Friday, August 17, 2012


It premieres Sunday night on BBCAmerica!

Will you be watching?

View the longer trailer here. Looks like things could get pretty dark and nasty, which I confess puts me off just a little*, but I'm really looking forward to seeing how they handle 1860s forensics.

*Not sure why I'm put off. I loved the dark and nasty of THE WIRE. Why should I expect a 19th century crime show to be prim and proper? Why should I be bothered by a detective who isn't exactly cerebral and celibate? This isn't Sherlock Holmes. In fact, it looks a heck of a lot more like Gangs of New York. Maybe that's what's bothering me?

[Cross-posted at Livejournal]

Wednesday, August 15, 2012

Home. For real this time.

A few days after returning from England I drove out to TN to see family. My baby brother York, who lives in Japan--and whom I haven't seen in person for years--was in town with his lovely new bride Fumiyo and her niece and nephew. Of course I was more than happy to zoom across the country to see them! The trip was a whirlwind, but I did get a chance to visit with most of the members of my oddly fragmented family, so this counts as a win. :)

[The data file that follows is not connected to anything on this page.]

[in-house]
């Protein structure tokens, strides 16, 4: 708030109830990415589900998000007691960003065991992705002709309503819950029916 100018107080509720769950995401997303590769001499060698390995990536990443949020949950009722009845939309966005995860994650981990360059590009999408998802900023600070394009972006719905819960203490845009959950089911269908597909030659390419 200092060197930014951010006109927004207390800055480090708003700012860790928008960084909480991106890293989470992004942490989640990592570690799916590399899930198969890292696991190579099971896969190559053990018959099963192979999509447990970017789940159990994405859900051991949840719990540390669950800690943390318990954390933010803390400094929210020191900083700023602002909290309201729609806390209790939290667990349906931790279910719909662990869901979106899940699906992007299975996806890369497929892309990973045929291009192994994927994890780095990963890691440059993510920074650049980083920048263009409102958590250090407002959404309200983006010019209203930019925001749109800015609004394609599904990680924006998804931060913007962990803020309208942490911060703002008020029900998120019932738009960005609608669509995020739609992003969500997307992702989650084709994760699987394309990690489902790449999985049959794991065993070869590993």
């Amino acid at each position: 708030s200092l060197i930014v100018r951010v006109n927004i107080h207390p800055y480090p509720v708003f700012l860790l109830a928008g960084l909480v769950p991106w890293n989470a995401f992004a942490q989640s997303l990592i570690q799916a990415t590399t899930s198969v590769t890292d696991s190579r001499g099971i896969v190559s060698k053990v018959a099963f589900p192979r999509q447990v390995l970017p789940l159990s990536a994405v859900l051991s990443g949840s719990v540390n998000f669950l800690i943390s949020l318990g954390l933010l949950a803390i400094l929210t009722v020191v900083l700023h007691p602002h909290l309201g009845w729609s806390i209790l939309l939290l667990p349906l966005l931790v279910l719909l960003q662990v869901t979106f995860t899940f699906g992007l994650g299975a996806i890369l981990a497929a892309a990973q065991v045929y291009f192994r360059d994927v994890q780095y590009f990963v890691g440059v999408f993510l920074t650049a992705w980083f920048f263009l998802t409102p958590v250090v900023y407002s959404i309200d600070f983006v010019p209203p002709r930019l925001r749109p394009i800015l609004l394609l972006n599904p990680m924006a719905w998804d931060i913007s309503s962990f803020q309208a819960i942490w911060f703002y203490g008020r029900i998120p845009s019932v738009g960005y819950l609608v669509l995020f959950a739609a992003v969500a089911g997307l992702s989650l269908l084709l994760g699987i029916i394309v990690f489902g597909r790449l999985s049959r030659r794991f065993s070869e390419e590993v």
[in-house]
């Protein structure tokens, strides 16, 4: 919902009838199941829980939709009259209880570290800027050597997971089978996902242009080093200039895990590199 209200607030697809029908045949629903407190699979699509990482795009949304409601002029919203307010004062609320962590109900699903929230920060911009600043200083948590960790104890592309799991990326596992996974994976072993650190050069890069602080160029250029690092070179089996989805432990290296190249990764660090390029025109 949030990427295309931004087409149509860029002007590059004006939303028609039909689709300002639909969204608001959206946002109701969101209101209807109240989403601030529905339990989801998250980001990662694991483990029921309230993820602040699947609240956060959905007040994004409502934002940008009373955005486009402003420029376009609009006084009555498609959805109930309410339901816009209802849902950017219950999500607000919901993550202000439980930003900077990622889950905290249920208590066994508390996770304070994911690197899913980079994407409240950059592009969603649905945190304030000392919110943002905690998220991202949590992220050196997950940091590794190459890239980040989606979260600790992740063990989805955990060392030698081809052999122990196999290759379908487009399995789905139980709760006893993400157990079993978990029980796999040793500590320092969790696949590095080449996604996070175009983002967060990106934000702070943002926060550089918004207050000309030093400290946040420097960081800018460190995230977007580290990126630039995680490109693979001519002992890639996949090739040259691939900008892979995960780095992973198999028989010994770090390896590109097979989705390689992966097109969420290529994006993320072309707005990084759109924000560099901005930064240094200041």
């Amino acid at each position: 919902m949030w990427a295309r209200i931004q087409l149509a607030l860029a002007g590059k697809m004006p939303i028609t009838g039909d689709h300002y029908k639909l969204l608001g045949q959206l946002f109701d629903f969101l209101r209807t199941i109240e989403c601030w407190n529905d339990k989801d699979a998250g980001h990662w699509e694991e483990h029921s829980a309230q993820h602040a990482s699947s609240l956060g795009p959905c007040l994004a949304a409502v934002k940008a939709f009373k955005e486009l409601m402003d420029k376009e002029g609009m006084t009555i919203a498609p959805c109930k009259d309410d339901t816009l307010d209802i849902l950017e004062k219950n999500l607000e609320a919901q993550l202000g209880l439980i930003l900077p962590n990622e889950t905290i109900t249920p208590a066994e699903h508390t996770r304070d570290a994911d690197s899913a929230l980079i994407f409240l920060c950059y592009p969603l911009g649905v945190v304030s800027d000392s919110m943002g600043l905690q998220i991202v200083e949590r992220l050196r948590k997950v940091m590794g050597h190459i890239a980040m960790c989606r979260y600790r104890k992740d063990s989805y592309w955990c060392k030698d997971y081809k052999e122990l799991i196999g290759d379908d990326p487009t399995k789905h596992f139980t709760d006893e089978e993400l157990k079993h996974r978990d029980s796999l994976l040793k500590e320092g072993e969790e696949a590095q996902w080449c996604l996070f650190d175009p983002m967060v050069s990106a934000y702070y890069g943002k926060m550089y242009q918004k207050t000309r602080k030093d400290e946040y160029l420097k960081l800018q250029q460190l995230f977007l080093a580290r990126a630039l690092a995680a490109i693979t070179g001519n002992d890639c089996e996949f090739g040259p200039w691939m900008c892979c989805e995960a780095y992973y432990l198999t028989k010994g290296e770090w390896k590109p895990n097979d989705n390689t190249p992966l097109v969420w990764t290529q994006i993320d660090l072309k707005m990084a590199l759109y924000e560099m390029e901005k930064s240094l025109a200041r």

I haven't sorted through all the photos yet, but here's a nice one of me with big brother Ernest and baby brother York. Those of you who haven't seen York since he was a child will be SURPRISED.

We're all grown up now!

One thing I love about driving trips is listening to audio books, and I have a few recommendations for you:

Wicked Autumn -- A pretty solid cozy mystery, but I might have enjoyed it even more had I read it myself rather than listening. (So in this case, I'm recommending the story more than the vocal performance.)

Horton Halfpott -- sold it to me as a very, very silly Downton Abbey, this was an amazing voice performance by Ron Keith! Highly entertaining and highly recommended. (I really don't understand the single 3-star rating on the Audible site.)

Odd and the Frost Giants -- a charming adaptation of a Norse myth written and performed by Neil Gaiman. Short and sweet, and Gaiman does a wonderful job differentiating all the voices.

Oh, and I also read Keeping the Castle on my Kindle. What could be better than a YA Regency romp?

(Thanks to Caroline Starr Rose, Dave Wall and Jennifer Laughran for the recs!)

[Cross-posted at Livejournal]